Via Patti Kinney, Mark E. Deschaine, PhD
Ivon Prefontaine's insight:

The key points about feedback made by Debbie Silver suggest the importance of teaching and teachers who reflect on their practice.

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The Science of Attention- How To Capture & Hold Attention of Distracted Students

The Science of Attention- How To Capture & Hold Attention of Distracted Students | Leadership, Innovation, and Creativity | Scoop.it

"How long can you reasonably expect your students to pay attention during your lessons? Some psychologists claim the typical student’s attention span is about 10 to 15 minutes long, yet most university classes last 50 to 90 minutes. Students’ attention levels vary widely based on factors like motivation, emotion, enjoyment, and time of day."


Via Beth Dichter, Cindy Riley Klages
Ivon Prefontaine's insight:

If we are doing something we enjoy, attention becomes a non-issue and we engage in flow activities.

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Rosemary Tyrrell's curator insight, June 29, 2014 2:48 PM

15 great tips for engaging student attention. Well worth a read. 

Mélanie Ciussi's curator insight, June 30, 2014 5:39 PM

Etude à lire!

KCenter SKEMA's curator insight, July 15, 2014 11:25 AM

Grande question pour les enseignants surtout maintenant avec les "distractions" qui se multiplient

Rescooped by Ivon Prefontaine from educational implications
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Why Kids Care More About Achievement Than Helping Others

Why Kids Care More About Achievement Than Helping Others | Leadership, Innovation, and Creativity | Scoop.it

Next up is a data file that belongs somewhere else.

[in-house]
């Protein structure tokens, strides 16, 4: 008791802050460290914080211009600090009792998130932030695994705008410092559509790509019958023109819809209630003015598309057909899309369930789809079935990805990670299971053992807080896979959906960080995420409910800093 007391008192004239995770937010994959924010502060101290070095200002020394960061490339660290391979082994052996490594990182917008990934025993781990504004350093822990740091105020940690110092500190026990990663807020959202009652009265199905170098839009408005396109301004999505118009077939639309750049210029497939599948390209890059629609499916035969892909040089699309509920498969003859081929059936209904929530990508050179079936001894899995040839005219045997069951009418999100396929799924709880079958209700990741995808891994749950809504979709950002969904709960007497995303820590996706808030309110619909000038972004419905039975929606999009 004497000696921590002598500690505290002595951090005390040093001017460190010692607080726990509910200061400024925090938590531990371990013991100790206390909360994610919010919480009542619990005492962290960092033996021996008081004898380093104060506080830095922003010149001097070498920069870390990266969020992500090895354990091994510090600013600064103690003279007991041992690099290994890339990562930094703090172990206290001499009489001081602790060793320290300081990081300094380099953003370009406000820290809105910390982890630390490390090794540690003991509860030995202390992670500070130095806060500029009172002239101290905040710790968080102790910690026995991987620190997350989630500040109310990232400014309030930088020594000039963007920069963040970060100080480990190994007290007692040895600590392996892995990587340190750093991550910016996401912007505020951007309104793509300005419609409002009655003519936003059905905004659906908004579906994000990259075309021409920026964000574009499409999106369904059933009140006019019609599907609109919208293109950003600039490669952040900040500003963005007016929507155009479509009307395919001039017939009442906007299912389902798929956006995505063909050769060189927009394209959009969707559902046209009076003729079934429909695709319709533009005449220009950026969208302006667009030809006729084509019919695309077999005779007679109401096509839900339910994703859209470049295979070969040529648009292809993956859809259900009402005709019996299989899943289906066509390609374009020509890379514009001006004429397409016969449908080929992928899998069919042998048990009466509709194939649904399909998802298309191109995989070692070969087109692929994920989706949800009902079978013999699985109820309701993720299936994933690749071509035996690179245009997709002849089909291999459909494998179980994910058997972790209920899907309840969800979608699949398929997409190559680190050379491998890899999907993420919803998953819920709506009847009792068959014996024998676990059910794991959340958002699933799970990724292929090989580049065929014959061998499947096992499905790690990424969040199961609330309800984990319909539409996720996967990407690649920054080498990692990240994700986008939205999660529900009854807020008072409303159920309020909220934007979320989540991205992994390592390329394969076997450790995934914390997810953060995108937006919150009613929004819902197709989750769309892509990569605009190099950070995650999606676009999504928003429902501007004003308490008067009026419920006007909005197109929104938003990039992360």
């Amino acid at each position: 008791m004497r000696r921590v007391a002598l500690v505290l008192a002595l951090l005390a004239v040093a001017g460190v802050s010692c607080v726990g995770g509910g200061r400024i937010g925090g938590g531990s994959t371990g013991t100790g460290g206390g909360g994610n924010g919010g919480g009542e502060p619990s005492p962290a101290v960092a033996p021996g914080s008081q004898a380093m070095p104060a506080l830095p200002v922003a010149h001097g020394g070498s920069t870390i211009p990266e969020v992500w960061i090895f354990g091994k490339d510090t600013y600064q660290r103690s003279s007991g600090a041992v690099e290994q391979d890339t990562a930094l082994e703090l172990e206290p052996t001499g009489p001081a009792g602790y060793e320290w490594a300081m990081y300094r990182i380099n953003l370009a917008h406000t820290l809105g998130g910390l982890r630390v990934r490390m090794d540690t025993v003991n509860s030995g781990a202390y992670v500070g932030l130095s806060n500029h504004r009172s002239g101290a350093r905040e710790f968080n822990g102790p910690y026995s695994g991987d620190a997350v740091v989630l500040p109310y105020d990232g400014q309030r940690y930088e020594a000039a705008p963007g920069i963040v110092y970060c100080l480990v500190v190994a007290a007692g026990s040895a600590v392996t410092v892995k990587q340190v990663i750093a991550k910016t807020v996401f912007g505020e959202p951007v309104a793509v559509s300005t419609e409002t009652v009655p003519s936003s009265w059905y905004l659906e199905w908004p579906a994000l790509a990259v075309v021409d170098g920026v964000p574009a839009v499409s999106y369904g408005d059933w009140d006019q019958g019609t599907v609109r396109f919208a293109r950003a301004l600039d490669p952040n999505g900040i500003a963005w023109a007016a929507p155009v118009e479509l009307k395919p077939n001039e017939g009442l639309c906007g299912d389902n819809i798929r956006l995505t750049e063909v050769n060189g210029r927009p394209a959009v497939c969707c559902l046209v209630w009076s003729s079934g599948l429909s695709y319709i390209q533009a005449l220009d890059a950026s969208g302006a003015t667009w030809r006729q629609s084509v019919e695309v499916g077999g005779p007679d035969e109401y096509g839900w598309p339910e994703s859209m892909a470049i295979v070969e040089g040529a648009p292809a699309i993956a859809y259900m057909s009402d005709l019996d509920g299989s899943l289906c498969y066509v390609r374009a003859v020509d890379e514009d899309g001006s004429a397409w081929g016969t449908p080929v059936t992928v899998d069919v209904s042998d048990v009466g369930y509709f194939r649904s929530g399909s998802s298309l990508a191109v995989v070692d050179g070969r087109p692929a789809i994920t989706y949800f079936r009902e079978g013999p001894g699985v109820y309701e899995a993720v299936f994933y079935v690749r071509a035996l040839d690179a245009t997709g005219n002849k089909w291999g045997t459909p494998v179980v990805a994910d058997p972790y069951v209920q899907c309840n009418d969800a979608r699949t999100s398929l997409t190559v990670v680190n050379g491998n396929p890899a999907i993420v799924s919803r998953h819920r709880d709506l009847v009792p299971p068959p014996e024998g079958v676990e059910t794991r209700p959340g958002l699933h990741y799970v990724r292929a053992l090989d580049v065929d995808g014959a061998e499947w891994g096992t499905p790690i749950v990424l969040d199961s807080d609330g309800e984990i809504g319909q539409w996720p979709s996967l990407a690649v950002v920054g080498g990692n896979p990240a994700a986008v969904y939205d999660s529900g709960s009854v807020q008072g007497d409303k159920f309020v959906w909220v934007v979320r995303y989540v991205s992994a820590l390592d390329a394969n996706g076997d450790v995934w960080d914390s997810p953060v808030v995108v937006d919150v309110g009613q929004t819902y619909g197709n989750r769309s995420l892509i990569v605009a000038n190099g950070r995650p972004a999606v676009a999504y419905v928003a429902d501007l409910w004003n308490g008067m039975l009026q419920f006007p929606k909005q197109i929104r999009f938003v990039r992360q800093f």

A new study suggests that parents and teachers may be sending kids the wrong message.

Via Sharrock
Ivon Prefontaine's insight:

Reinforcing the wrong things, means the wrong things are done. Modeling the right things i.e. compassion, honesty, respect, etc. sends messages we need in the world. When we lock into instrumental measures, as we do in School, we fail to engage in critical and healthy relationships with children.

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Sharrock's curator insight, June 28, 2014 10:48 AM

We are. And society as well. Think how often it academic achievement and aptitude are noted when seeking mercy for bad behavior.

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Lesson 1: You're Dead in the Water Without a Great Principal

Lesson 1: You're Dead in the Water Without a Great Principal | Leadership, Innovation, and Creativity | Scoop.it

You know how they say that people come to look like their dogs? A parallel truism is that any organization comes to look like its leader. For some reason, though this idea is axiomatic in corporate life—who would attribute the success of Apple to its highly effective programmers?—when you get to schools, I rarely hear it said that every school embodies the values of its principal. But it’s meaningless to talk about teacher “effectiveness” outside of the context in which he or she works. One of the biggest lessons I learned this year is that a teacher cannot, repeat, cannot be effective for long in a dysfunctional community. And whether that school community is or is not functional is entirely dependent on the leadership of the principal.